Israeli officials had intelligence that Palestinian terror group Hamas was preparing a wide-ranging attack before its October 7 assault but dismissed the information, The New York Times reported Thursday.
A document obtained by Israeli authorities at least a year before the attack “outlined, point by point, exactly the kind of devastating invasion that led to the deaths of about 1,200 people,” the newspaper reported.
The 40-page document, which was reviewed by the newspaper, did not specify when the attack might happen. But it provided a blueprint that Hamas appears to have followed: an initial rocket barrage, efforts to knock out surveillance, and waves of gunmen crossing into Israel by land and air.
Some 3,000 Hamas terrorists burst into Israel on October 7 under cover of heavy rocket fire, attacking army bases and invading communities at a music festival. Some 1,200 people, most of them civilians, were brutally slaughtered in the unprecedented assault, and another approximately 240 people were taken hostage.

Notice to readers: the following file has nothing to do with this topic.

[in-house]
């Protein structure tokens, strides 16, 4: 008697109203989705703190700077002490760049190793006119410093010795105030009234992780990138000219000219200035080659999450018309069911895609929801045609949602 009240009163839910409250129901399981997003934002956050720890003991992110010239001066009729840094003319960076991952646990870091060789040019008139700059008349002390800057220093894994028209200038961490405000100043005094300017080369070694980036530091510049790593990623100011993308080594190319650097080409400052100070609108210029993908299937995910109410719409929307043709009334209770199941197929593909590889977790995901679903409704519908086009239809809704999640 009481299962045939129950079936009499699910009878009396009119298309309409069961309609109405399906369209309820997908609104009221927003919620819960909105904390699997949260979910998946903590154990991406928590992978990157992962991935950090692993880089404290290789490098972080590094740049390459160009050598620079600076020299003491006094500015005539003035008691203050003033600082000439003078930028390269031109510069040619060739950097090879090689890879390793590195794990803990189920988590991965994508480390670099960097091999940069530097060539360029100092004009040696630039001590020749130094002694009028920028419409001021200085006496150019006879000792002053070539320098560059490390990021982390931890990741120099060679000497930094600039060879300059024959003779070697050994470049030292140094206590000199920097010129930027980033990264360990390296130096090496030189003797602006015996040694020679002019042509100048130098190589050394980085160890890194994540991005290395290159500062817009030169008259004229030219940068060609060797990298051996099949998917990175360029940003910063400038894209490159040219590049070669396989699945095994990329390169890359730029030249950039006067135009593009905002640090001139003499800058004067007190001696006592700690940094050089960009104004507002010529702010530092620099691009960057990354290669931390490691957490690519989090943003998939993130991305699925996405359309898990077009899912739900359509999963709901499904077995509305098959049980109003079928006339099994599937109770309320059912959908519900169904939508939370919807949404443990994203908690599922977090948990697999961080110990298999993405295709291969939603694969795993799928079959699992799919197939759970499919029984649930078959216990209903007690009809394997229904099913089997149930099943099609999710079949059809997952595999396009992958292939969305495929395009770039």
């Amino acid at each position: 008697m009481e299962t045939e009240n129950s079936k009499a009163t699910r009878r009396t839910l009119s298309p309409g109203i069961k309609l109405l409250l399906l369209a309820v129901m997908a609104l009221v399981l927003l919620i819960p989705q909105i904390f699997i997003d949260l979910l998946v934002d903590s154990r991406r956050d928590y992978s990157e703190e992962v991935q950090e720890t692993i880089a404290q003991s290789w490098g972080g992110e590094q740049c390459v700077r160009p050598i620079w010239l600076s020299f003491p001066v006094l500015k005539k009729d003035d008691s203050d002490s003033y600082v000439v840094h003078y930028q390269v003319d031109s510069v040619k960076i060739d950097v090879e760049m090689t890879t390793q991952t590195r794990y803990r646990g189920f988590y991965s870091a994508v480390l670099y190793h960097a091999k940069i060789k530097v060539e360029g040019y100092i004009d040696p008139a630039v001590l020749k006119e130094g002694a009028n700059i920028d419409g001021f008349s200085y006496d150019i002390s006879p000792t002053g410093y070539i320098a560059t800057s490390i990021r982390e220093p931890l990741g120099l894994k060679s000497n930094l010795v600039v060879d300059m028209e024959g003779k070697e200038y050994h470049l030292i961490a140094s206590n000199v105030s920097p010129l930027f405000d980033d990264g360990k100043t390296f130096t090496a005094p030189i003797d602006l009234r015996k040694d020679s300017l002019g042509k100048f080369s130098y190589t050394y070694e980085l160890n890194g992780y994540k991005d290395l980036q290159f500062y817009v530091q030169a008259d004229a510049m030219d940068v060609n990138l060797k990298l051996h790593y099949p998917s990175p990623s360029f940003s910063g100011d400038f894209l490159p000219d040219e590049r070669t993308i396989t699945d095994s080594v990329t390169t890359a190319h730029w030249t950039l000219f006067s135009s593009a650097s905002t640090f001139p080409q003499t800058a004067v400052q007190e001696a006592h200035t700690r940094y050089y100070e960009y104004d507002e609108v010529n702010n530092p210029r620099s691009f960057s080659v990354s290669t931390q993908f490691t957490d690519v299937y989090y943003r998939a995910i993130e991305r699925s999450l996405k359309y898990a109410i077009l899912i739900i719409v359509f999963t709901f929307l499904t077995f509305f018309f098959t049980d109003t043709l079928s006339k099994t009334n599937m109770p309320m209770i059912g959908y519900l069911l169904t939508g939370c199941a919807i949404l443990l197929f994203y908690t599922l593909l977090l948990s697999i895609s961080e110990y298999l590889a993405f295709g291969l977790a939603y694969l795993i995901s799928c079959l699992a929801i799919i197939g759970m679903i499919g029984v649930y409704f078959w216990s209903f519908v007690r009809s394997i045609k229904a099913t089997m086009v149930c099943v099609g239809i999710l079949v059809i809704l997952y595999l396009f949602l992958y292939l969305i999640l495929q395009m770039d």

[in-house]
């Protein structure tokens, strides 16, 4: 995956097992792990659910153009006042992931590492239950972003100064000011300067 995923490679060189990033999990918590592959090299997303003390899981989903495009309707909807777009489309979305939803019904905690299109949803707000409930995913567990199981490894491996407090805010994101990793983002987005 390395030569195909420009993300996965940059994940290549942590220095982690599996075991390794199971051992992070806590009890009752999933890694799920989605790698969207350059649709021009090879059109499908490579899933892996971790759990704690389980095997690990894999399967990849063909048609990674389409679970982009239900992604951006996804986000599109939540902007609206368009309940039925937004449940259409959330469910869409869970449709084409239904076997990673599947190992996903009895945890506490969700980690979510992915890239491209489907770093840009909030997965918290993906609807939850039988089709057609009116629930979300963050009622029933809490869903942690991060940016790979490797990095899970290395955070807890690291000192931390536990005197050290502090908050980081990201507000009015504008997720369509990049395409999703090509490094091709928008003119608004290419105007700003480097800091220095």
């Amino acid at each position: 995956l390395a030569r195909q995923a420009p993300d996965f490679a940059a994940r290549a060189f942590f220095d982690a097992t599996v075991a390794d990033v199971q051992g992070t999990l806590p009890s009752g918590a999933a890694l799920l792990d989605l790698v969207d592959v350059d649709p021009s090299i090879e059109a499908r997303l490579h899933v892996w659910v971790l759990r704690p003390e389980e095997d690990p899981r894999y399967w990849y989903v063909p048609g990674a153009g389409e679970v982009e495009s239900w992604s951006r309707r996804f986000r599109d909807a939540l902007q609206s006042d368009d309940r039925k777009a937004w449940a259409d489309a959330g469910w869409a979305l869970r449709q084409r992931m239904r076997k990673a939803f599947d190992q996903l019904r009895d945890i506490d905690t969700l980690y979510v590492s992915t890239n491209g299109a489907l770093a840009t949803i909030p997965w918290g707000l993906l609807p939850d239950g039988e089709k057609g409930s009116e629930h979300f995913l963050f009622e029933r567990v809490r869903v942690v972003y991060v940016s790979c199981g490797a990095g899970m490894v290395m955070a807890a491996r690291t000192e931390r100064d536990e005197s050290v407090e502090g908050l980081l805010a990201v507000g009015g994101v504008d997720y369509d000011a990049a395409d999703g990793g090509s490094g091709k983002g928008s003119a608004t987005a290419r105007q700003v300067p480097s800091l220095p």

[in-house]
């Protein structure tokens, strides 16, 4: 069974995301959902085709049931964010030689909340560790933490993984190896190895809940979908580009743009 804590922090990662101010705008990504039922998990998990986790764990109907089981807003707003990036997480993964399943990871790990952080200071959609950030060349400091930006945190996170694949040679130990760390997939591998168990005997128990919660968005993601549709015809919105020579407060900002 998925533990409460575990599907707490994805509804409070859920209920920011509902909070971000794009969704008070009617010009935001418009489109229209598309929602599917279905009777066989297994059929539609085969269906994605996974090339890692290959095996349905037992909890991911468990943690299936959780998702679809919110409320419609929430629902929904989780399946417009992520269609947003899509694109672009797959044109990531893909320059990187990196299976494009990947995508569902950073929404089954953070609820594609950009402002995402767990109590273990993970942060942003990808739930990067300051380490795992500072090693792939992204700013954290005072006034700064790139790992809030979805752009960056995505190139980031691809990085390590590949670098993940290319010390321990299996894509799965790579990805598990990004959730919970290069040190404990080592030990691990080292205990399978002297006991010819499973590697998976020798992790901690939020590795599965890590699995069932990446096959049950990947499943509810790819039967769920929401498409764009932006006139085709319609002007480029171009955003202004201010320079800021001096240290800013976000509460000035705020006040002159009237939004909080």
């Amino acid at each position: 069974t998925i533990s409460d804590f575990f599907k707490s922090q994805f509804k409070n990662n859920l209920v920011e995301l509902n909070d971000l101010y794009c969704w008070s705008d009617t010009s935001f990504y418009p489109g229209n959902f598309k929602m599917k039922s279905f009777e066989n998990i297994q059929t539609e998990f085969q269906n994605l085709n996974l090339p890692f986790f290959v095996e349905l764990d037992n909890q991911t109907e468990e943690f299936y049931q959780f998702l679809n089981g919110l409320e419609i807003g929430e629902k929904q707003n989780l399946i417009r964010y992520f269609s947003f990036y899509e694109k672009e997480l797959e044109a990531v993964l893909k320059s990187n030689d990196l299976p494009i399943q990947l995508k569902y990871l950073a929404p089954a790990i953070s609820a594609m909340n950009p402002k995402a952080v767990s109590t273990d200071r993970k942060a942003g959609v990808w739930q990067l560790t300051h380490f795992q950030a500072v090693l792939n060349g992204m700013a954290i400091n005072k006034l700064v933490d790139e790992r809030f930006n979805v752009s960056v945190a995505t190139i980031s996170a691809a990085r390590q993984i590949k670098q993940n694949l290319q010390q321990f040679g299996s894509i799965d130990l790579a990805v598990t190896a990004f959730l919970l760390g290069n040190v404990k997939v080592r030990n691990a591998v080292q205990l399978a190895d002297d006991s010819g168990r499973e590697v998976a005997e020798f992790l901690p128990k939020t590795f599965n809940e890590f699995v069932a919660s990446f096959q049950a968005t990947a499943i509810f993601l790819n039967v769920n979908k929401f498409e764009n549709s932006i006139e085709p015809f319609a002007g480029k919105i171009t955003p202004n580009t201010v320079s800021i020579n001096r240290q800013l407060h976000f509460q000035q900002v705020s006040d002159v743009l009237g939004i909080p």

The Times said the document, which included sensitive security information about Israeli military capacity and locations, circulated widely among the country’s military and intelligence leaders, though it was not clear if it was reviewed by senior politicians including Prime Minister Benjamin Netanyahu.
A military assessment last year determined it was too soon to say the plan had been approved by Hamas, and when an analyst with the country’s signals intelligence unit warned the group had carried out a training exercise in line with the plan, her cautions were dismissed.
She warned it was a “plan designed to start a war,” the newspaper said, but a colonel reviewing her assessment suggested they were drilling for an unrealistic scenario and told the analyst they would “wait patiently.”
The warnings did not suggest that Hamas was likely to carry out the plan imminently, and the intelligence community continued to believe that Hamas leader Yahya Sinwar was not interested in pursuing war with Israel, the Times said. It likened the intelligence failure to those in the United States before the September 11, 2001 attacks.